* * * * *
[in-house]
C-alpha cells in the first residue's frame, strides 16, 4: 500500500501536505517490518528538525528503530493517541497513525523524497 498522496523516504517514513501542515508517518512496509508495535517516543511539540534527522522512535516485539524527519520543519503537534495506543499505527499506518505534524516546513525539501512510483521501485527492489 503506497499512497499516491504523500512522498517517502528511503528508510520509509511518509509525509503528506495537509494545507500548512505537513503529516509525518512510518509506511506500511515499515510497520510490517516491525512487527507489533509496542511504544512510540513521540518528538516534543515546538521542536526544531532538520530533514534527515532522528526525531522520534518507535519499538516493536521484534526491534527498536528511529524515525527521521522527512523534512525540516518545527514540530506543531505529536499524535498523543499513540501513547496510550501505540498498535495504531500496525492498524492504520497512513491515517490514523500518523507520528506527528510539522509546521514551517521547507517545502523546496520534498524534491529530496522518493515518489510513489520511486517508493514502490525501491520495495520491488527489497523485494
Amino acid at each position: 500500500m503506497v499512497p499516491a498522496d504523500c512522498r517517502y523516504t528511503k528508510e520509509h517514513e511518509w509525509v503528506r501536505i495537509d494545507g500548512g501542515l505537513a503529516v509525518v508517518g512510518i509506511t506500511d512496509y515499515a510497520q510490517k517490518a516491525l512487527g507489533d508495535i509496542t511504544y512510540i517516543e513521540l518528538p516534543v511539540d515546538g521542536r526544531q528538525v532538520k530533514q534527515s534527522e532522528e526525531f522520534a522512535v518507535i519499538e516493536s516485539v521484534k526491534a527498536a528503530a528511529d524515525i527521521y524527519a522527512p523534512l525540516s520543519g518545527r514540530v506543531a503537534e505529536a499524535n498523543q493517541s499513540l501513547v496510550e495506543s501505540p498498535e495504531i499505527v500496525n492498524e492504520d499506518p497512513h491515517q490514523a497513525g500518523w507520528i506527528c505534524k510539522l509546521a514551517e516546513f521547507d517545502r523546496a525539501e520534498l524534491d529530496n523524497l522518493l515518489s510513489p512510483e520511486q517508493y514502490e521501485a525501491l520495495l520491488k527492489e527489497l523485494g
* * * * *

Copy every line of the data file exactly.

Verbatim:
[in-house]
C-alpha cells in the first residue's frame, strides 16, 4: 500500500501536505517490518528538525528503530493517541497513525523524497 498522496523516504517514513501542515508517518512496509508495535517516543511539540534527522522512535516485539524527519520543519503537534495506543499505527499506518505534524516546513525539501512510483521501485527492489 503506497499512497499516491504523500512522498517517502528511503528508510520509509511518509509525509503528506495537509494545507500548512505537513503529516509525518512510518509506511506500511515499515510497520510490517516491525512487527507489533509496542511504544512510540513521540518528538516534543515546538521542536526544531532538520530533514534527515532522528526525531522520534518507535519499538516493536521484534526491534527498536528511529524515525527521521522527512523534512525540516518545527514540530506543531505529536499524535498523543499513540501513547496510550501505540498498535495504531500496525492498524492504520497512513491515517490514523500518523507520528506527528510539522509546521514551517521547507517545502523546496520534498524534491529530496522518493515518489510513489520511486517508493514502490525501491520495495520491488527489497523485494
Amino acid at each position: 500500500m503506497v499512497p499516491a498522496d504523500c512522498r517517502y523516504t528511503k528508510e520509509h517514513e511518509w509525509v503528506r501536505i495537509d494545507g500548512g501542515l505537513a503529516v509525518v508517518g512510518i509506511t506500511d512496509y515499515a510497520q510490517k517490518a516491525l512487527g507489533d508495535i509496542t511504544y512510540i517516543e513521540l518528538p516534543v511539540d515546538g521542536r526544531q528538525v532538520k530533514q534527515s534527522e532522528e526525531f522520534a522512535v518507535i519499538e516493536s516485539v521484534k526491534a527498536a528503530a528511529d524515525i527521521y524527519a522527512p523534512l525540516s520543519g518545527r514540530v506543531a503537534e505529536a499524535n498523543q493517541s499513540l501513547v496510550e495506543s501505540p498498535e495504531i499505527v500496525n492498524e492504520d499506518p497512513h491515517q490514523a497513525g500518523w507520528i506527528c505534524k510539522l509546521a514551517e516546513f521547507d517545502r523546496a525539501e520534498l524534491d529530496n523524497l522518493l515518489s510513489p512510483e520511486q517508493y514502490e521501485a525501491l520495495l520491488k527492489e527489497l523485494g